If you set your camera to medium or small picture size your image will have fewer pixels and you will only be able to print smaller (or larger with less quality).

    If your Canon printer is not printing a nice looking 6 x 4 then you need to investigate your printer settings or your printer has some mechanical problem.

    I am not up to date on laser printers but I thought they did not do as well as inkjet for photographs.

  5. #5
    John Morton's Avatar
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    Re: some advice on DPI please - re looking for a new laser printer

    Hi, Billy; welcome to CiC!

    I managed to pick up a refurbished Minolta/QMS MagiColor 330 EX from the Minolta online store back in 2004; just a beautiful color laser printer and I grabbed it at one tenth of the original list price (but had to hover over their site for about 8 months before one became available; a trade-in, I think).

    At that time, QMS printers were considered to be the peak of color lasers and this one still prints superb images. It was designed as a prepress printer, meaning it was used to proof print jobs before they were sent to press. Of course, basic photostatic technology has been in place since about the 1930's, so a really good laser printer isn't going to be one-upped by any major innovations.

    To answer your questions:

    My printer has a 1200 X 1200 dpi resolution, but I have never been able to see any difference between images printed out at that resolution and ones that are printed at 600 X 600 dpi. In fact, I print my Photoshop edited images from InDesign, because I can use the "optimized subsampleing" option that greatly reduces file size and print times. Oh, did I mention that the 330 EX can print up to an 11" X 17" image on 13" X 19" paper? And it does so with spectacular results. The bigger the better, in fact; because in smaller images the dots of the halftone screening process are proportionally a larger component of the images.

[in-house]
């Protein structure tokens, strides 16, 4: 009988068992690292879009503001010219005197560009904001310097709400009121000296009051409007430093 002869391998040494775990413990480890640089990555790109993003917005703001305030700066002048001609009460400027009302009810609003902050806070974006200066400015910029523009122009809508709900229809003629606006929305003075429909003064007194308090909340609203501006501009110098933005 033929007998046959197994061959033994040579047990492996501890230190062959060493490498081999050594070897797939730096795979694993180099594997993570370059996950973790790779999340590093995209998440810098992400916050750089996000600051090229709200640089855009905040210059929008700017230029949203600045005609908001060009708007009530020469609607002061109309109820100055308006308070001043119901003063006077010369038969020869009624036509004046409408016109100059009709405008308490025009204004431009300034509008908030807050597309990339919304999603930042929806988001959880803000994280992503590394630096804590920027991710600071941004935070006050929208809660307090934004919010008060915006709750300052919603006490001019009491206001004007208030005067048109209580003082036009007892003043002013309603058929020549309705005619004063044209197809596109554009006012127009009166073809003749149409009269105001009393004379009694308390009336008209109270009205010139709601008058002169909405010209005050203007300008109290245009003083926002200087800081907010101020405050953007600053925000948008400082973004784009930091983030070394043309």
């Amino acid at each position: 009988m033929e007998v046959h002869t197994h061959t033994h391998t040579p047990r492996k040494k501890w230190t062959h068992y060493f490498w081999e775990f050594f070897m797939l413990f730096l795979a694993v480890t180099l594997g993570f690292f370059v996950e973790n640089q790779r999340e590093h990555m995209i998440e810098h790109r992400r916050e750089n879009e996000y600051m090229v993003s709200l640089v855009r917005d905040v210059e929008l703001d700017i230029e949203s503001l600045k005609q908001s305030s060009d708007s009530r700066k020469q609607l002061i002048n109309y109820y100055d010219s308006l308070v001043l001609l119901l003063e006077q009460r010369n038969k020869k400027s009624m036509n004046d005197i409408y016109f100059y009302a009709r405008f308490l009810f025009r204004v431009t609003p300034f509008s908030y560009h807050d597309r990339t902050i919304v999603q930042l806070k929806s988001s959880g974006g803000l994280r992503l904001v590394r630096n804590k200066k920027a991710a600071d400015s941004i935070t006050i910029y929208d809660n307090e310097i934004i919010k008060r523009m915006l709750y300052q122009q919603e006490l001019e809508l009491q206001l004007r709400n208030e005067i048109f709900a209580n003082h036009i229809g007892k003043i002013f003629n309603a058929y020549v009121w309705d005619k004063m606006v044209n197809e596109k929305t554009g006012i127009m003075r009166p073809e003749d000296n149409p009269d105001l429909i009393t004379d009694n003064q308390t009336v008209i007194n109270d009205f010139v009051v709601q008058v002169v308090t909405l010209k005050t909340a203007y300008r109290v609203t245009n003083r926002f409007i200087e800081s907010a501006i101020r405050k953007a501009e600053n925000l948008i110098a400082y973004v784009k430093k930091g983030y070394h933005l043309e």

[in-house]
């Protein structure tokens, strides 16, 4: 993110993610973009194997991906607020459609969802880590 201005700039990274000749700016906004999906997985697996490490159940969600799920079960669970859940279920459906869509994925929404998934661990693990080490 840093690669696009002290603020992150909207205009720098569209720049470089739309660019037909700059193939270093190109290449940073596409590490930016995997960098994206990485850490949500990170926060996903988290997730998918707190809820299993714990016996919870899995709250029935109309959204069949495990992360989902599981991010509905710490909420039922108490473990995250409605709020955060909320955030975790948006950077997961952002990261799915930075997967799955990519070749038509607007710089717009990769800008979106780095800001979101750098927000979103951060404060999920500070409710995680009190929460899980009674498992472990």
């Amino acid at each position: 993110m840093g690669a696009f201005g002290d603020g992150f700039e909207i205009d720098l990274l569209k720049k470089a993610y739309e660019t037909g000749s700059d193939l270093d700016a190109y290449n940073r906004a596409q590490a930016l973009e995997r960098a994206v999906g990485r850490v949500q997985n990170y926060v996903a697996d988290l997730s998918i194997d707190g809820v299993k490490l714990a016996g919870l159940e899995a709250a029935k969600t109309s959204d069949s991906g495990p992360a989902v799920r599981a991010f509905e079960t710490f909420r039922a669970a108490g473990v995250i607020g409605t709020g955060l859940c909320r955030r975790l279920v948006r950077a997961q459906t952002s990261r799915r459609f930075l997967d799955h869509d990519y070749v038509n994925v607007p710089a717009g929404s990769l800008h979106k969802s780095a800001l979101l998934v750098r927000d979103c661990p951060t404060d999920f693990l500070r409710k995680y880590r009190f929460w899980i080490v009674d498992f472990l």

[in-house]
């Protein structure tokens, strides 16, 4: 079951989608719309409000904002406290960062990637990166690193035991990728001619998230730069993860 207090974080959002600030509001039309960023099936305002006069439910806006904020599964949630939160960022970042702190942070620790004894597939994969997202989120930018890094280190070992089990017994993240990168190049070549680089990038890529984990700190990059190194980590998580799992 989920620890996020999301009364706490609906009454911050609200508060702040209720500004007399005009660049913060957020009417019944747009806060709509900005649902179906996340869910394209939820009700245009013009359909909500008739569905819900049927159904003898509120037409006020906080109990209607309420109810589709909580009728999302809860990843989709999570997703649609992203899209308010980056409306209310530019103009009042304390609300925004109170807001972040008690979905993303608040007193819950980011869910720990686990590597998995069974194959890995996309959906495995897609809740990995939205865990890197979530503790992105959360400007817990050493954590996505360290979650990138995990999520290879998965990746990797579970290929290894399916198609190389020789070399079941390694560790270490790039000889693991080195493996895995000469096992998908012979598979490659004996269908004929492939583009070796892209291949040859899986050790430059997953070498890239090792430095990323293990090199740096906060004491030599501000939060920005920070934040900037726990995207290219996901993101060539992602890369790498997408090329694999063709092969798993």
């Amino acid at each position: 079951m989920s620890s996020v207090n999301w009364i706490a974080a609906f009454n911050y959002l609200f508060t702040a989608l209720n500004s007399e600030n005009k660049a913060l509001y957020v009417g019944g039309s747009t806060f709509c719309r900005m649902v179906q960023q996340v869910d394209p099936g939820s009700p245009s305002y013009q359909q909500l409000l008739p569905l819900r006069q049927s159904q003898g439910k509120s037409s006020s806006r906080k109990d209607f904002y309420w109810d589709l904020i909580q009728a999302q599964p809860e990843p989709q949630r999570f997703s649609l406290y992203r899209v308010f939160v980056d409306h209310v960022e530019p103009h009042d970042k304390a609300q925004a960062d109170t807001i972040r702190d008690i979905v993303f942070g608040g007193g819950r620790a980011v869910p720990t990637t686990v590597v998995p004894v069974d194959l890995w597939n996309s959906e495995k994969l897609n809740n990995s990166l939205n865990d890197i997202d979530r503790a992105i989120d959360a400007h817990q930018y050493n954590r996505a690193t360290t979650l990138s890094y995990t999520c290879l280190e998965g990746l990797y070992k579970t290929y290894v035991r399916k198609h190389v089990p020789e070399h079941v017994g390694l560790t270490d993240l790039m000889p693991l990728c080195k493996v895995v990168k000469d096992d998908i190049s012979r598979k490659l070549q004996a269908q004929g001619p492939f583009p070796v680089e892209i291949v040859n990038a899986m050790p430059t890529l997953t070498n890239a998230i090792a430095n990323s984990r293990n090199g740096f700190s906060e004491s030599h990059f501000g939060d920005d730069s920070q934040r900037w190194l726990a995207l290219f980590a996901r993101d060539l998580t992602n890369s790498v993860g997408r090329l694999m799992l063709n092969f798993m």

Where 1200 dpi resolution becomes important is, with text and vector images which need a high resolution to successfully anti-alias and avoid the "jagglies" of a pixelated font. That's also where a "true" 1200 X 1200 resolution is important, more so with things like architectural drawings because only a true resolution like that will render diagonal lines accurately (without little jumps and steps associated with a resolution mismatch between horizontal and vertical.

    However, since the eye scans more accurately from side-to-side than it does up-and-down, printers designed primarily for images (ink jests) try to get away with less vertical resolution than they have in the horizontal plane. I guess it works.

    One thing my printer does is print using Adobe RGB color space; so I can shoot, edit, and print my photos using that color space, which is larger than the standard sRGB space used so often.

    As for image quality: well, toner is a solid plastic polymer that is melted into the paper by the laser printer's fuser drum; so, it is pretty permanent. The color is also very vibrant: yellow, magenta, cyan and black toners of good quality give very beautiful images that are much better than what one sees in any magazine. A particle of toner is microscopic, and doesn't spread when it hits the paper like a drop of ink necessarily does, so it is capable of producing very fine resolution. All good; but one drawback (maybe) is that the fusing process makes the surface of the toner very glossy (which some people do not like).

    Color laser printers are often much more expensive than ink jets; usually this is because of the software that comes with them, which includes Rasterized Image Processing (RIP) software. I let my printer do all of its own conversions from RGB to CMYK, because the RIP it has is superior to the one which Photoshop or InDesign uses. However, this initial outlay in cost is offset over time by the fact that you can use any paper and that toner is much cheaper than ink. If you use archival quality (acid free) paper, then melting a solid polymer right into it is going to give you a very permanent image.

    One drawback is that the laser printer will only go up to a certain size, and anything larger becomes too cumbersome. This is because the laser electrostatically charges a vinyl belt that the toner sticks to before being transferred on to the paper, so you actually need a belt that is as wide as and larger than twice the length of the paper.